Those who are arguing for people to vote ‘No’ in the Same Sex Marriage Debate are like a confused ostrich with its head in the sand and not realising that it has its head in the sand. The confusion and blindness comes from failing to make a distinction between law and morality. The law defines what are minimum acceptable standards within the society. Morality, ethics or ultimate ideals, are a different level of debate. There are many behaviours and practices in our society that are legal but that do not necessarily conform to higher human values. For example, the laws that allow such inequality of wealth to grow and develop.
Given that there are very few who would argue that same-sex relationships should be illegal, then the only just choice is to give these relationships a legal status so that people in these relationships have the rights and protections at law that the social respect for human rights necessitates. The same can also be said of ‘de facto’ relationships.
Similarly, the various arguments about the quality of parenting that same-sex couples might give their children, are quite irrelevant. We cannot really legislate the quality of parenting and the love that two people and their extended family, might or might not give their children. The complexity of hetero sexual relationships and the families developed from them, are very complex. Many do not conform to the ideal argued for by the ‘No’ supporters in the debate. To not acknowledge this and set much higher values that same-sex couples are to be assessed by, is totally unjust to say the least.
Rather than the vitriolic, divisive and unloving debate, that we at times are degenerating into, we need to focus on being a more loving and caring society where people from whatever their background, can be encouraged to develop their full potential as a human being. In other words, to reword, for our current society, the old saying ‘it takes a village to raise a child’ to ‘it takes a community, it takes a society to raise a child’.
Consequently, the only just response to the debate about legalising ‘Same Sex Marriages’ is to vote ‘Yes’.
Groundhog Day, an extreme cinematic exploration of the ‘déjà vu’ experience that many of us have in our lives. This election seems like Groundhog Day. After 3 years of tumultuous and largely ineffective government, the Liberal government now tries to present itself as a government of order and stability. It is as if Tony Abbott never happened. Malcolm Turnbull and Scott Morrison after some nine months of wandering around offering very little strong direction in government, now present themselves as a government with stability and an economic plan. It is hard to believe that they can be straight-faced given what happened in the Abbott prime ministership. It also seems that many political commentators are also being sucked in because there does not seem to be very much outrage about the audacity of the government’s approach
I have published on this website, a booklet on ‘Prayer & Meditation’. Written over thirty years ago, it is a simple introduction to the subject. The booklet starts at the very beginning and assumes no knowledge of prayer or meditation. Yet, although basic, it also includes some deep mystical insights.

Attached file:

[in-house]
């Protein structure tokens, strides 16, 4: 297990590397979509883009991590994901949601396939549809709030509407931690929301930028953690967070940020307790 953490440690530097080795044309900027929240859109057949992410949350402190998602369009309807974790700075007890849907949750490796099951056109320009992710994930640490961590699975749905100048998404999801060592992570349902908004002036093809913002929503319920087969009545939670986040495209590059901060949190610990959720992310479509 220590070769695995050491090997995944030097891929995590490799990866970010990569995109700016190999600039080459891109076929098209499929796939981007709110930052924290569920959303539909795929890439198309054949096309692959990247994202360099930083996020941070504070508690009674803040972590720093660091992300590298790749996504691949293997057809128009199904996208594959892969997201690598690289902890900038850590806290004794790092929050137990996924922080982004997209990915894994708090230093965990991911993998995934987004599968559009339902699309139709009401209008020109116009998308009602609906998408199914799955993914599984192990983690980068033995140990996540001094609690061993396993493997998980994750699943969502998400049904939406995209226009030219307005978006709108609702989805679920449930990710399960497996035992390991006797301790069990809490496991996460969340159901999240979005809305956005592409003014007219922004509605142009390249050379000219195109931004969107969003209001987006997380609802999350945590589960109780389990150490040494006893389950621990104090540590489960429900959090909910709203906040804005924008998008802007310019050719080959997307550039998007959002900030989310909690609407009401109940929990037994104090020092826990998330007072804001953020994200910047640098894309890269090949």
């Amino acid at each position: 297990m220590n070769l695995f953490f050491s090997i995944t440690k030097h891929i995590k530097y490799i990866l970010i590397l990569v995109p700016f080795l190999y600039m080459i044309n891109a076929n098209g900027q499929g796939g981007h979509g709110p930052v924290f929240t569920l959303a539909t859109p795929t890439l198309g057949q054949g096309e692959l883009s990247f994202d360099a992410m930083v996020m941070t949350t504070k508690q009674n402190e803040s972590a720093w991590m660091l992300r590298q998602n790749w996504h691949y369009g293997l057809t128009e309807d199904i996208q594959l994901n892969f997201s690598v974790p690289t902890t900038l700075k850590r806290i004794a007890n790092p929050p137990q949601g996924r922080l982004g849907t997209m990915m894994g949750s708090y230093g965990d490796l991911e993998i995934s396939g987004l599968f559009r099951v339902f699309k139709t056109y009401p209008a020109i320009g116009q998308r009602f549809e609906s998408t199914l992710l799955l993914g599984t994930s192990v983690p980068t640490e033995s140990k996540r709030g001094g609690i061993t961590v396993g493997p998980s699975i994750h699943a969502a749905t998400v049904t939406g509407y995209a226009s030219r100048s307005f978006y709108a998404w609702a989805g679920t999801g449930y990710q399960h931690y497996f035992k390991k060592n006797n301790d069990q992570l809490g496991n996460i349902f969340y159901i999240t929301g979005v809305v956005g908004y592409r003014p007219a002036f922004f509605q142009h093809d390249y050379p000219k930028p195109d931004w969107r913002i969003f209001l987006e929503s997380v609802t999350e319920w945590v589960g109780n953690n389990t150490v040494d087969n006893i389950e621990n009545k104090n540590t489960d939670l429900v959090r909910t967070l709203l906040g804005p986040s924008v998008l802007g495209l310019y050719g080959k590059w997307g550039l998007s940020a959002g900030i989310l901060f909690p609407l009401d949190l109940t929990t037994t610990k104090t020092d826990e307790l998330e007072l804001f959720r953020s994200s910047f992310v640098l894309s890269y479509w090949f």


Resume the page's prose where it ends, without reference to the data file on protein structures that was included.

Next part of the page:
The booklet does not seek to explain in great depth, but rather, being somewhat cryptic in style, points to directions that can be explored. It provides keys for the imagination to explore prayer and meditation.
Although prayer and meditation begin with our intentional effort, the exploration soon leads the practioner, into places where God is more the initiator than we are.
The booklet was written in 1983, for the Mothers’ Union in the Anglican Diocese of Bendigo, and, consequently, was written for a Christian audience. Yet, it has many universal undertones. Prayer, silent prayer, meditation and contemplation, quickly leads us into mystical experience of God, the realm where most major religions, truly converge.
An example of the pamphlets universal undertones is given where Elijah, one of the greatest prophets of Israel, is led by God to the ‘Holy Mountain’. He hides in a cave, (representative of the inner place), when God calls him from the cave:
“The Lord said, “Go out and stand on the mountain in the presence of the Lord, for the Lord is about to pass by.” Then a great and powerful wind tore the mountains apart and shattered the rocks before the Lord, but the Lord was not in the wind. After the wind there was an earthquake, but the Lord was not in the earthquake. After the earthquake came a fire, but the Lord was not in the fire. And after the fire came a gentle whisper.”
(1 Kings 19:11-12 NIV) (You might like to read from v1 to v12)
The Hebrew word for ‘gentle whisper’ or ‘still small voice’ is demahmah, which means a soft murmuring sound. The word is onomatopoeic, that is it means as it sounds. The 19th Century, Hebrew linguist, Gesenius, said that demahmah was related to the Sanskrit word ‘Ohm’, representing and then leading to an experience of ‘the primal sound of the universe’ or possibly, what scientists call the sound of ‘the Big Bang’ that still resonates throughout the universe.
This booklet is currently being updated at the moment. It is now double the size with greater detail and, more explicitly interfaith. It will be published soon.
A Council for the Clarifying of Ideologies in every secular democracy, at least, would be a very significant way of responding to the dangers presented by Daesh (IS) and other extremist groups. A number of people have been saying in the light of recent terrorist attacks in various parts of the world, and particularly last week in Paris, that ultimately, Daesh (Islamic State) will only be defeated through the clarifying of ideologies, rather than on the battlefield.